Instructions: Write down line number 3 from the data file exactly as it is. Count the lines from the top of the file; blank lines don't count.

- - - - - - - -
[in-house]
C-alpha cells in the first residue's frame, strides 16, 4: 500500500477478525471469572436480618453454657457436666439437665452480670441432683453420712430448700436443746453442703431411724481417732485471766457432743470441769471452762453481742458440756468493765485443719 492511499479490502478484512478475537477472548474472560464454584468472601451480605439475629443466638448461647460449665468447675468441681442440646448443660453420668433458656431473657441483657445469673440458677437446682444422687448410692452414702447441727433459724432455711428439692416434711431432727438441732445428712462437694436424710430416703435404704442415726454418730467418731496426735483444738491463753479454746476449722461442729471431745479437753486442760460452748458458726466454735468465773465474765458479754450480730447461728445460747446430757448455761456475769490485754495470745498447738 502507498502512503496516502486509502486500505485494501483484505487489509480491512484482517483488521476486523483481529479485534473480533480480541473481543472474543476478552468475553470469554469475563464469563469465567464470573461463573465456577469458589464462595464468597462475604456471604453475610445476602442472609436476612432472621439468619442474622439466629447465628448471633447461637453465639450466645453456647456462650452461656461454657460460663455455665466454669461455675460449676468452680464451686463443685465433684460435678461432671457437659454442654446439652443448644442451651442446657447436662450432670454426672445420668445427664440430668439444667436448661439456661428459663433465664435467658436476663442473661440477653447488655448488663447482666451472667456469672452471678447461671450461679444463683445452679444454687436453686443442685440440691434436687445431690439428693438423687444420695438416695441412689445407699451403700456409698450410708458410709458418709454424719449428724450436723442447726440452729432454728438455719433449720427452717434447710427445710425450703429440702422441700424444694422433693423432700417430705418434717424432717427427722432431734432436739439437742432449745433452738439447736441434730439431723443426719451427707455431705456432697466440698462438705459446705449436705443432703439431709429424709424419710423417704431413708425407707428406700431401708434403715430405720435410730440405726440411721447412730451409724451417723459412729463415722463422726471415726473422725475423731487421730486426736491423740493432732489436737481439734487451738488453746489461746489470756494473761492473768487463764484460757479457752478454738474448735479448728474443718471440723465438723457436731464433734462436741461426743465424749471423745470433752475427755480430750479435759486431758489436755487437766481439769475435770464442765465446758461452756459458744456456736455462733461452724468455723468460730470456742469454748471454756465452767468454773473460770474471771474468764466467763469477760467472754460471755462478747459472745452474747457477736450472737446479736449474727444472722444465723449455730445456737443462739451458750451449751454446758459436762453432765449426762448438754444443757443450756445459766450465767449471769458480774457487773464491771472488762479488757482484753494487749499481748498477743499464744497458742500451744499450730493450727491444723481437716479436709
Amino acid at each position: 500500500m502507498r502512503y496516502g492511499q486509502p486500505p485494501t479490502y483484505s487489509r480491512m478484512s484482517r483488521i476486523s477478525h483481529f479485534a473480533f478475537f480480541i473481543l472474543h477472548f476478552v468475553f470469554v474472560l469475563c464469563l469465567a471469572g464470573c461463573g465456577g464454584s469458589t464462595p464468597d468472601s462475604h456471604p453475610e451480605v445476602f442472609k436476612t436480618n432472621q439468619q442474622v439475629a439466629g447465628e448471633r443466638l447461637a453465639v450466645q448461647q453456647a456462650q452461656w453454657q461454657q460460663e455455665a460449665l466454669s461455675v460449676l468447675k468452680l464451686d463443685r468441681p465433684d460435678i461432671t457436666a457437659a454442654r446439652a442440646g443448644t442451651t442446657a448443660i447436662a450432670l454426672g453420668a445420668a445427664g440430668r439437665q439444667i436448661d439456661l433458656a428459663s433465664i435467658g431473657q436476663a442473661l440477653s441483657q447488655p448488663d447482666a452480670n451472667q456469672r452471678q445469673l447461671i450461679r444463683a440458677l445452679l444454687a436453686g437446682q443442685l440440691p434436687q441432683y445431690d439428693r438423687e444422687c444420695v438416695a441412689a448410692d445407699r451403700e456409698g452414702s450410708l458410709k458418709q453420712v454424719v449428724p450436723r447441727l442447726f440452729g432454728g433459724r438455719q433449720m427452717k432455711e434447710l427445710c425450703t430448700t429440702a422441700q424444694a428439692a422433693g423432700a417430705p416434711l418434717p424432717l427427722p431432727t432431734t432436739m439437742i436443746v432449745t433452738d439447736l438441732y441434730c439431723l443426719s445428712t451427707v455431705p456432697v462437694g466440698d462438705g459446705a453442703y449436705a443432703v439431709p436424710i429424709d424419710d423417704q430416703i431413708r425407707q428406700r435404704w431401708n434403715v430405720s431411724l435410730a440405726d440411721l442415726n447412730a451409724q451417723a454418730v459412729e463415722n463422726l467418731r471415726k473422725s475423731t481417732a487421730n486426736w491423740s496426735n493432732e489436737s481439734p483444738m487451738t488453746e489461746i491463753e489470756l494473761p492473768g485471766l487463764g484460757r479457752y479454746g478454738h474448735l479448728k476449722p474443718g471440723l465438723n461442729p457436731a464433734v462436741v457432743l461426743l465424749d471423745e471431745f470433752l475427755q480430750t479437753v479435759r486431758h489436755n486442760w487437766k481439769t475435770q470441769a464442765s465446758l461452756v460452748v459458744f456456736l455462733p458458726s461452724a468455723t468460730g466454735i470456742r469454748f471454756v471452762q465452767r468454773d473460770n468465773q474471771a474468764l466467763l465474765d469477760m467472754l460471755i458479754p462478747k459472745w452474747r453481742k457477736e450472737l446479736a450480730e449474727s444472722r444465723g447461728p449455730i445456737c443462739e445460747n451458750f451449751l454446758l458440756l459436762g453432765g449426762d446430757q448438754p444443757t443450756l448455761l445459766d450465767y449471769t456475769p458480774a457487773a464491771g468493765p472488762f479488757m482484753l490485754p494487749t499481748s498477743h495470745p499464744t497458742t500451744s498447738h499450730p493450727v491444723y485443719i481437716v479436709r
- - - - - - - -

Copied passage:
Amino acid at each position: 500500500m502507498r502512503y496516502g492511499q486509502p486500505p485494501t479490502y483484505s487489509r480491512m478484512s484482517r483488521i476486523s477478525h483481529f479485534a473480533f478475537f480480541i473481543l472474543h477472548f476478552v468475553f470469554v474472560l469475563c464469563l469465567a471469572g464470573c461463573g465456577g464454584s469458589t464462595p464468597d468472601s462475604h456471604p453475610e451480605v445476602f442472609k436476612t436480618n432472621q439468619q442474622v439475629a439466629g447465628e448471633r443466638l447461637a453465639v450466645q448461647q453456647a456462650q452461656w453454657q461454657q460460663e455455665a460449665l466454669s461455675v460449676l468447675k468452680l464451686d463443685r468441681p465433684d460435678i461432671t457436666a457437659a454442654r446439652a442440646g443448644t442451651t442446657a448443660i447436662a450432670l454426672g453420668a445420668a445427664g440430668r439437665q439444667i436448661d439456661l433458656a428459663s433465664i435467658g431473657q436476663a442473661l440477653s441483657q447488655p448488663d447482666a452480670n451472667q456469672r452471678q445469673l447461671i450461679r444463683a440458677l445452679l444454687a436453686g437446682q443442685l440440691p434436687q441432683y445431690d439428693r438423687e444422687c444420695v438416695a441412689a448410692d445407699r451403700e456409698g452414702s450410708l458410709k458418709q453420712v454424719v449428724p450436723r447441727l442447726f440452729g432454728g433459724r438455719q433449720m427452717k432455711e434447710l427445710c425450703t430448700t429440702a422441700q424444694a428439692a422433693g423432700a417430705p416434711l418434717p424432717l427427722p431432727t432431734t432436739m439437742i436443746v432449745t433452738d439447736l438441732y441434730c439431723l443426719s445428712t451427707v455431705p456432697v462437694g466440698d462438705g459446705a453442703y449436705a443432703v439431709p436424710i429424709d424419710d423417704q430416703i431413708r425407707q428406700r435404704w431401708n434403715v430405720s431411724l435410730a440405726d440411721l442415726n447412730a451409724q451417723a454418730v459412729e463415722n463422726l467418731r471415726k473422725s475423731t481417732a487421730n486426736w491423740s496426735n493432732e489436737s481439734p483444738m487451738t488453746e489461746i491463753e489470756l494473761p492473768g485471766l487463764g484460757r479457752y479454746g478454738h474448735l479448728k476449722p474443718g471440723l465438723n461442729p457436731a464433734v462436741v457432743l461426743l465424749d471423745e471431745f470433752l475427755q480430750t479437753v479435759r486431758h489436755n486442760w487437766k481439769t475435770q470441769a464442765s465446758l461452756v460452748v459458744f456456736l455462733p458458726s461452724a468455723t468460730g466454735i470456742r469454748f471454756v471452762q465452767r468454773d473460770n468465773q474471771a474468764l466467763l465474765d469477760m467472754l460471755i458479754p462478747k459472745w452474747r453481742k457477736e450472737l446479736a450480730e449474727s444472722r444465723g447461728p449455730i445456737c443462739e445460747n451458750f451449751l454446758l458440756l459436762g453432765g449426762d446430757q448438754p444443757t443450756l448455761l445459766d450465767y449471769t456475769p458480774a457487773a464491771g468493765p472488762f479488757m482484753l490485754p494487749t499481748s498477743h495470745p499464744t497458742t500451744s498447738h499450730p493450727v491444723y485443719i481437716v479436709r